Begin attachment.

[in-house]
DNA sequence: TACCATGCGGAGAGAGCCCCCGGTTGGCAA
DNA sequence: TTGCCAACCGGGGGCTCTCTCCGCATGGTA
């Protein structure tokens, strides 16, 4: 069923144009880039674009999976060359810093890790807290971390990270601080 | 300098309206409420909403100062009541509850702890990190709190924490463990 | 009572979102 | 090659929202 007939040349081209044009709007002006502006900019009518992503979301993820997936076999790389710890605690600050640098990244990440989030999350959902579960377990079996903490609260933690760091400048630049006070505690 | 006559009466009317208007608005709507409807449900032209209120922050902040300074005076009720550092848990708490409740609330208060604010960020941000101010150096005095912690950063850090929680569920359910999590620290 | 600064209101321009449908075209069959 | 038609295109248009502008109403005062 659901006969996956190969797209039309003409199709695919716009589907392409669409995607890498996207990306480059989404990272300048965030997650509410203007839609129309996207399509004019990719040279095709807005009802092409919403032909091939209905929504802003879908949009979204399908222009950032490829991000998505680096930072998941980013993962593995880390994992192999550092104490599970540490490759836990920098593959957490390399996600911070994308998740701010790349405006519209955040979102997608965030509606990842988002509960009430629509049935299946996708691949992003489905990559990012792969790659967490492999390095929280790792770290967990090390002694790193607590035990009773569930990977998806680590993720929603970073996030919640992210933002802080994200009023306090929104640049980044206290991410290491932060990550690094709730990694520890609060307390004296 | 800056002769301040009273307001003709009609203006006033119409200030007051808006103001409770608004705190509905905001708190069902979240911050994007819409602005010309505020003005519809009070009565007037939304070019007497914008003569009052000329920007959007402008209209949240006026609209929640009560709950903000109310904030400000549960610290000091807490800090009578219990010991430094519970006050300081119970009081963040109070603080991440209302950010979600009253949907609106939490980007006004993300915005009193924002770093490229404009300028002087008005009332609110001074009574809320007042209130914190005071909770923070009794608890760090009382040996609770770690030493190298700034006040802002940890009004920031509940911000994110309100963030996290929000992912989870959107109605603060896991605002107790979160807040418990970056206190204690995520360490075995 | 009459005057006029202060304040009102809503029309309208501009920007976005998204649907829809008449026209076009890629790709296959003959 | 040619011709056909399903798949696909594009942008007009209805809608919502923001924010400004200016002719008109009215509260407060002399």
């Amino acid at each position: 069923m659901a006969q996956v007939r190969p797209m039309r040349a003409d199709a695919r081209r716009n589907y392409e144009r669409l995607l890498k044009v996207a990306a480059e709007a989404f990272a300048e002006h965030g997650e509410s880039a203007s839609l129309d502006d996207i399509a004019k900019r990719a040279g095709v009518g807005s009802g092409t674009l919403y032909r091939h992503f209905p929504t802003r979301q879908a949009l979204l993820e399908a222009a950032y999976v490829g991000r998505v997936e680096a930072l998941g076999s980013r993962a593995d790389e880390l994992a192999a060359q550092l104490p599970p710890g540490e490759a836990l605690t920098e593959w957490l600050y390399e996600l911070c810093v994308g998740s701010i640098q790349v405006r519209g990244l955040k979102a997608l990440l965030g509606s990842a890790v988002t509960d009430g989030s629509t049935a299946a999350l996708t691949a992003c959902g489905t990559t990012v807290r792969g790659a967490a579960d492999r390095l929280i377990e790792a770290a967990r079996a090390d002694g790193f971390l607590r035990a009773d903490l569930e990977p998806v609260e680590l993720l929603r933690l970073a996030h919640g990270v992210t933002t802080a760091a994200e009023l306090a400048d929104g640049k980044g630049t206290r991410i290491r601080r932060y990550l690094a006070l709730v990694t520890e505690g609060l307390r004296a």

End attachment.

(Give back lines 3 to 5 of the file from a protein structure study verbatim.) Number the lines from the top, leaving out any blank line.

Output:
DNA sequence: TTGCCAACCGGGGGCTCTCTCCGCATGGTA
């Protein structure tokens, strides 16, 4: 069923144009880039674009999976060359810093890790807290971390990270601080 | 300098309206409420909403100062009541509850702890990190709190924490463990 | 009572979102 | 090659929202 007939040349081209044009709007002006502006900019009518992503979301993820997936076999790389710890605690600050640098990244990440989030999350959902579960377990079996903490609260933690760091400048630049006070505690 | 006559009466009317208007608005709507409807449900032209209120922050902040300074005076009720550092848990708490409740609330208060604010960020941000101010150096005095912690950063850090929680569920359910999590620290 | 600064209101321009449908075209069959 | 038609295109248009502008109403005062 659901006969996956190969797209039309003409199709695919716009589907392409669409995607890498996207990306480059989404990272300048965030997650509410203007839609129309996207399509004019990719040279095709807005009802092409919403032909091939209905929504802003879908949009979204399908222009950032490829991000998505680096930072998941980013993962593995880390994992192999550092104490599970540490490759836990920098593959957490390399996600911070994308998740701010790349405006519209955040979102997608965030509606990842988002509960009430629509049935299946996708691949992003489905990559990012792969790659967490492999390095929280790792770290967990090390002694790193607590035990009773569930990977998806680590993720929603970073996030919640992210933002802080994200009023306090929104640049980044206290991410290491932060990550690094709730990694520890609060307390004296 | 800056002769301040009273307001003709009609203006006033119409200030007051808006103001409770608004705190509905905001708190069902979240911050994007819409602005010309505020003005519809009070009565007037939304070019007497914008003569009052000329920007959007402008209209949240006026609209929640009560709950903000109310904030400000549960610290000091807490800090009578219990010991430094519970006050300081119970009081963040109070603080991440209302950010979600009253949907609106939490980007006004993300915005009193924002770093490229404009300028002087008005009332609110001074009574809320007042209130914190005071909770923070009794608890760090009382040996609770770690030493190298700034006040802002940890009004920031509940911000994110309100963030996290929000992912989870959107109605603060896991605002107790979160807040418990970056206190204690995520360490075995 | 009459005057006029202060304040009102809503029309309208501009920007976005998204649907829809008449026209076009890629790709296959003959 | 040619011709056909399903798949696909594009942008007009209805809608919502923001924010400004200016002719008109009215509260407060002399």
């Amino acid at each position: 069923m659901a006969q996956v007939r190969p797209m039309r040349a003409d199709a695919r081209r716009n589907y392409e144009r669409l995607l890498k044009v996207a990306a480059e709007a989404f990272a300048e002006h965030g997650e509410s880039a203007s839609l129309d502006d996207i399509a004019k900019r990719a040279g095709v009518g807005s009802g092409t674009l919403y032909r091939h992503f209905p929504t802003r979301q879908a949009l979204l993820e399908a222009a950032y999976v490829g991000r998505v997936e680096a930072l998941g076999s980013r993962a593995d790389e880390l994992a192999a060359q550092l104490p599970p710890g540490e490759a836990l605690t920098e593959w957490l600050y390399e996600l911070c810093v994308g998740s701010i640098q790349v405006r519209g990244l955040k979102a997608l990440l965030g509606s990842a890790v988002t509960d009430g989030s629509t049935a299946a999350l996708t691949a992003c959902g489905t990559t990012v807290r792969g790659a967490a579960d492999r390095l929280i377990e790792a770290a967990r079996a090390d002694g790193f971390l607590r035990a009773d903490l569930e990977p998806v609260e680590l993720l929603r933690l970073a996030h919640g990270v992210t933002t802080a760091a994200e009023l306090a400048d929104g640049k980044g630049t206290r991410i290491r601080r932060y990550l690094a006070l709730v990694t520890e505690g609060l307390r004296a």